Car 1225 makes a stop to check right-of-way at 168 Street.

Car 1225 makes a stop to check right-of-way at 168 Street.

COLUMN: Surrey had great transit – 100 years ago

The B.C. Electric Railway interurban rail cars transported people, mail, milk and other goods, and late-night revelers on weekends.

I never thought I would ever see a genuine B.C. Electric Railway interurban car in Surrey – let alone see one in operation.

It’s been a long journey, but members of Fraser Valley Heritage Railway Society (FVHRS) deserve to feel great about their efforts. They have taken a dream and made it reality, with a lot of hard work and some first-rate support from the City of Surrey, Southern Railway of B.C. and BC Hydro.

Ever since the interurban trains stopped running in Surrey in 1950, there have been some who felt a good transportation system was set aside too soon. The BCER interurban trains ran from Vancouver to Chilliwack from 1910 to 1950, three times a day each way, transporting mail, express and passengers. There was also a dedicated milk train, which had a lot to do with developing the dairy industry, a special market train and an owl train that ran late at night on weekends.

The interurbans were losing money by the late 1940s. The car were getting old and postwar boom times meant people wanted to travel with their own cars.

Municipalities agreed the service could be stopped. BCER paid a one-time payment to improve roads – and that was that.

From 1950 to 1973, Surrey had no regular transit service other than Pacific Stage Lines, which ran a few buses each day. When the Dave Barrett NDP government was elected in 1972, it made transit service south of the Fraser a priority, but even today, service pales when compared to the service in other  parts of the Lower Mainland.

Frank BucholtzIt was partially due to that frustration that Surrey council, almost 20 years ago, agreed to support efforts to restore interurban service. Former councillor Jim Wallace backed up the plan with a substantial personal donation.

An enthusiastic group of volunteers has been working since that time to try and get some of the original interurban cars here. Eventually, two were repatriated to Canada. One had been in California, and the other in Oregon.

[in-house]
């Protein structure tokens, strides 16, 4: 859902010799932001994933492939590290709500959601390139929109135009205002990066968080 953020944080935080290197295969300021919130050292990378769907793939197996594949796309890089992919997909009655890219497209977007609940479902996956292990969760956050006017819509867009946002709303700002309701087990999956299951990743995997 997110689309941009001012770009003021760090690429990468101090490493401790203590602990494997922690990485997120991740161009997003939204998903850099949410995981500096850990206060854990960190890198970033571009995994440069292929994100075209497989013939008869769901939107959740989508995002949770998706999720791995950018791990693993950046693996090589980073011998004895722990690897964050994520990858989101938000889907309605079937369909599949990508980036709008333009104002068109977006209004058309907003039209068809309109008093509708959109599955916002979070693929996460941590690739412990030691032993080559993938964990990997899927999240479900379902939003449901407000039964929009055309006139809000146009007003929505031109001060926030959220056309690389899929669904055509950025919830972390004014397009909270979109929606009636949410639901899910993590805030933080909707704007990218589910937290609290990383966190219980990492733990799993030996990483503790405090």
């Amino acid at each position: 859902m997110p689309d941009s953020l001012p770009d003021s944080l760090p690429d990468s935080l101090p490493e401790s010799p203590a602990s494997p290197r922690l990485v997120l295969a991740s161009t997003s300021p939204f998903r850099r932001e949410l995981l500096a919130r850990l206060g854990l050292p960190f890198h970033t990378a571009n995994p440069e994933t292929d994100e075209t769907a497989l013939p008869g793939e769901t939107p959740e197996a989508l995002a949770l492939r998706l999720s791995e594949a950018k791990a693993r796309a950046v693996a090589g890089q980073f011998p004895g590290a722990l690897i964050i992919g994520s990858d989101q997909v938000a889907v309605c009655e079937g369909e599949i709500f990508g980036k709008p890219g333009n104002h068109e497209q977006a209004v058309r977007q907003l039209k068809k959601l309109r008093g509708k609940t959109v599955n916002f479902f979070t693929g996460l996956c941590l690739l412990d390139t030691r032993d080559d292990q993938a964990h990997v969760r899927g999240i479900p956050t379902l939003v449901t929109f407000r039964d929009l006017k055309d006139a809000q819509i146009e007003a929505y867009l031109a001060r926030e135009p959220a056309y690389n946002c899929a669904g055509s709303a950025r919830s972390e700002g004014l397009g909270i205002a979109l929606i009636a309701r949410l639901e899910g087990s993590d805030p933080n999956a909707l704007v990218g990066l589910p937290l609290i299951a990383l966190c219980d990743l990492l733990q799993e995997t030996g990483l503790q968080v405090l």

Both needed substantial work, but car 1225 has now been completely restored and is running on weekends from the newly rebuilt Cloverdale station to Sullivan. Car 1304, which was regularly used on the Fraser Valley line, is being restored in the Cloverdale car barn.

The service, which began Saturday, is strictly to promote heritage and tourism, but nonetheless it makes the point that the rail line is still in place. Used by Southern Railway for freight, most of the Surrey portion, which runs through Newton, Kennedy and South Westminster, could potentially handle commuter trains.

The new Cloverdale station, where passengers board the interurban, is marvellous. It is an accurate replica of the original station. FVRHS volunteer Alan Aubert, an architect, ensured that it was as close to authentic as possible.

One sad note: It is too bad that longtime BCER motorman Frank Horne and former tourism minister Bill Reid weren’t here to see the project come to fruition. Both died in the past year, and were enthusiastic backers of the project.

Whether there is ever a commuter service on the former BCER tracks or not, it is wonderful to see restored interurban car 1225, in its bright colours, going along the track with a happy group of passengers. It is a reminder of just how good transit service was 100 years ago in Surrey.

Frank Bucholtz is the editor of The Langley Times. He writes weekly for The Leader.

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